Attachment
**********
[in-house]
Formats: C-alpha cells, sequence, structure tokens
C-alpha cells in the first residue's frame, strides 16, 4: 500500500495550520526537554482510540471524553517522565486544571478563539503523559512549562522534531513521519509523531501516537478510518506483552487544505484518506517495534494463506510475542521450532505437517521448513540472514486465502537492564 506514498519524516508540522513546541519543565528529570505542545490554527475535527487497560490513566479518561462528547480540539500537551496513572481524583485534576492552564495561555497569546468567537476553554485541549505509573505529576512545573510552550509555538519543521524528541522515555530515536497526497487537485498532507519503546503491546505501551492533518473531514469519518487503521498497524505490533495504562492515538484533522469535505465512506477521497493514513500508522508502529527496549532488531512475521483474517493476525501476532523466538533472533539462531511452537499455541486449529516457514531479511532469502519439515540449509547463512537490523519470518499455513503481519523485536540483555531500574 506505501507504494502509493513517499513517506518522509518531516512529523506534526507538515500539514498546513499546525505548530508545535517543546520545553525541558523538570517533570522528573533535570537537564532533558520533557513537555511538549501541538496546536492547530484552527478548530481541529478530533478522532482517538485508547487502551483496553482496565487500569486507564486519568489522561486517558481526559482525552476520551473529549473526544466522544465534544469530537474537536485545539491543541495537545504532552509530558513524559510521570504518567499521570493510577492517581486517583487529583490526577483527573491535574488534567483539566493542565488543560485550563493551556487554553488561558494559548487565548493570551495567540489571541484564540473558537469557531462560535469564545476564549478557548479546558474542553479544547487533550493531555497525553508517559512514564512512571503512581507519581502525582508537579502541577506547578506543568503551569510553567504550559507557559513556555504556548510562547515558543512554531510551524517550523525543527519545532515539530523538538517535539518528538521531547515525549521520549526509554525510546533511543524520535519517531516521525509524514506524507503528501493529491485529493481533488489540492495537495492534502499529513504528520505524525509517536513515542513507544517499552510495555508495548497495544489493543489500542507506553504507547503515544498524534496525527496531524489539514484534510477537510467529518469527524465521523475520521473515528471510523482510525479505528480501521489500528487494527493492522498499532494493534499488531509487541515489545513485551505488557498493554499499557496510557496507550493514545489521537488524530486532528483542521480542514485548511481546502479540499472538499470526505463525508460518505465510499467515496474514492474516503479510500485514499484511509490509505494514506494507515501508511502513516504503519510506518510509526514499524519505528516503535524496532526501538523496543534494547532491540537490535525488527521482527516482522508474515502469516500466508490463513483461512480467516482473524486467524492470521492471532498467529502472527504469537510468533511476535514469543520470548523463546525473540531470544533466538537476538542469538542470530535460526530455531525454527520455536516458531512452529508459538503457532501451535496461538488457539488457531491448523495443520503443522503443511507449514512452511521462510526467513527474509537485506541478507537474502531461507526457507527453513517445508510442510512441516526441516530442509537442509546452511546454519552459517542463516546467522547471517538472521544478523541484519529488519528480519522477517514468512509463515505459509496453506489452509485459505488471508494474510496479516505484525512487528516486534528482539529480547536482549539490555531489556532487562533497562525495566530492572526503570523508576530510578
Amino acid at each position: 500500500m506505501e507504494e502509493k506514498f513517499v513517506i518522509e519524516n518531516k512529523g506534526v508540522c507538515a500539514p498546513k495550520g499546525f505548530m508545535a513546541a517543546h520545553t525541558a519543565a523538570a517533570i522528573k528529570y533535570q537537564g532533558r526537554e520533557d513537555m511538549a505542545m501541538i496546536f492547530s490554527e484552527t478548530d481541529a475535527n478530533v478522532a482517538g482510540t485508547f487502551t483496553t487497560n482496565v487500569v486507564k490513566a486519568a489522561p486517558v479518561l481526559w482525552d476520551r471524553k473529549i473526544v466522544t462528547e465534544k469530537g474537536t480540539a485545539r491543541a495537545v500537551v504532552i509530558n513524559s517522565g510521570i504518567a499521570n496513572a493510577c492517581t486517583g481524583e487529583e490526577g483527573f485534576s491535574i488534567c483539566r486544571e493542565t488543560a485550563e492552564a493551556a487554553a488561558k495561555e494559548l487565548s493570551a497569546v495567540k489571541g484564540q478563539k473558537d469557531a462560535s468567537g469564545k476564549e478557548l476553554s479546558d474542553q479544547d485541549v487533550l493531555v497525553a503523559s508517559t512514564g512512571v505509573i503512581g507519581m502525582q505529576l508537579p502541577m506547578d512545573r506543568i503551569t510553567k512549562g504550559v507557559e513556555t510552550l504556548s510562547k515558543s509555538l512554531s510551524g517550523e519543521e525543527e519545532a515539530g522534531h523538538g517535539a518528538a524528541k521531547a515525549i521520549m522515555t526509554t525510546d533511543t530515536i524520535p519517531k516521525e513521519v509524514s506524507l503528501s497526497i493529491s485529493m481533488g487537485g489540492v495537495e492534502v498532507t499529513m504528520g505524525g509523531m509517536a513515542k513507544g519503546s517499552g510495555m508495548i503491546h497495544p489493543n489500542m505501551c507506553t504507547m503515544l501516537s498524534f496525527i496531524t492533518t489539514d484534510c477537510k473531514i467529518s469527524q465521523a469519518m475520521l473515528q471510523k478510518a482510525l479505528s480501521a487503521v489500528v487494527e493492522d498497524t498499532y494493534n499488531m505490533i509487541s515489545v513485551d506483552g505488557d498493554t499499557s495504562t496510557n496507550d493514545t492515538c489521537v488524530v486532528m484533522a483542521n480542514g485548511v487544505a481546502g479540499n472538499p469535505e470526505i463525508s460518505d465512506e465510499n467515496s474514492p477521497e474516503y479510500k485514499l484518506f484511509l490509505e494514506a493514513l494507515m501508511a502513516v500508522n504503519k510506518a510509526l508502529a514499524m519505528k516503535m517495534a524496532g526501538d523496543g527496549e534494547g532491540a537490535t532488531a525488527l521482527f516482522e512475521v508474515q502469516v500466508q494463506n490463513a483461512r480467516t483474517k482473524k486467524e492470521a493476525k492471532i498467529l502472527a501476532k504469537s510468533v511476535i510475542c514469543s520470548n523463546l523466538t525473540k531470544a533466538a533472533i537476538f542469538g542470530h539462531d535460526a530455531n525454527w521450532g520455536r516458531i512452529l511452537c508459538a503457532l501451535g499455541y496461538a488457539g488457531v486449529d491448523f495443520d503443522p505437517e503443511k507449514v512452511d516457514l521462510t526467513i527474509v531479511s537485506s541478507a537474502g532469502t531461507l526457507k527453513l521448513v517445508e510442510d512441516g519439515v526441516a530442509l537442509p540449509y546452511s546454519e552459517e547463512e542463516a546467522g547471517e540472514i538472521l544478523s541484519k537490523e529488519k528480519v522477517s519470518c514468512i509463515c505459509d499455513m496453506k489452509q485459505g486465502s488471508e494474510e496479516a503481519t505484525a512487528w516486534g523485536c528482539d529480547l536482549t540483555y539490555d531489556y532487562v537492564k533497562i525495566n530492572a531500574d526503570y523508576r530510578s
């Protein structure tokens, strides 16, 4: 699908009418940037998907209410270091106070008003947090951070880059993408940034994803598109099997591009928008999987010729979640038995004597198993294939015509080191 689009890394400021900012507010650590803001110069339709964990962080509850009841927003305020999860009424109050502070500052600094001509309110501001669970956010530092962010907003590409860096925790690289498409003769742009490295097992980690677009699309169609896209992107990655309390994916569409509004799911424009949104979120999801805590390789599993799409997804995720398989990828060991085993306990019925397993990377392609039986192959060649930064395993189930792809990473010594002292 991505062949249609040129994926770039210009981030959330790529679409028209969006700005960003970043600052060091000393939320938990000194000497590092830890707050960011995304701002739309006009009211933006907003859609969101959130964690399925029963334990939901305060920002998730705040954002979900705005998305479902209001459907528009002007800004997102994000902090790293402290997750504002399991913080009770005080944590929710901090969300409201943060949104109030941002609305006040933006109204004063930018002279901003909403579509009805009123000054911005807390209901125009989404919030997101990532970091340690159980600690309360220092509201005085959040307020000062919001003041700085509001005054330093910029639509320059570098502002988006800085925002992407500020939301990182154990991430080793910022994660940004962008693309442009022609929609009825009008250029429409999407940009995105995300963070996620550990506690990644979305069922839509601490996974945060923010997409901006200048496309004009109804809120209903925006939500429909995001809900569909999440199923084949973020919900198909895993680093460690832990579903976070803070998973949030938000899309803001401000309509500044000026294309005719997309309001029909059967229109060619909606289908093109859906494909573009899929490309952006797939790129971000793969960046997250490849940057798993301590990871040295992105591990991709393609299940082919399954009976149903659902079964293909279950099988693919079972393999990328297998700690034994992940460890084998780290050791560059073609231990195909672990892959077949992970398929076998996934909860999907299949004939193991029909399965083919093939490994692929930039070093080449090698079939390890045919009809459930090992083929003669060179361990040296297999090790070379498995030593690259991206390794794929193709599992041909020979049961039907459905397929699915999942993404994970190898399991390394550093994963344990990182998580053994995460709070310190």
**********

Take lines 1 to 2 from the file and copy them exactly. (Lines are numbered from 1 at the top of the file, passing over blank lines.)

[in-house]
Formats: C-alpha cells, sequence, structure tokens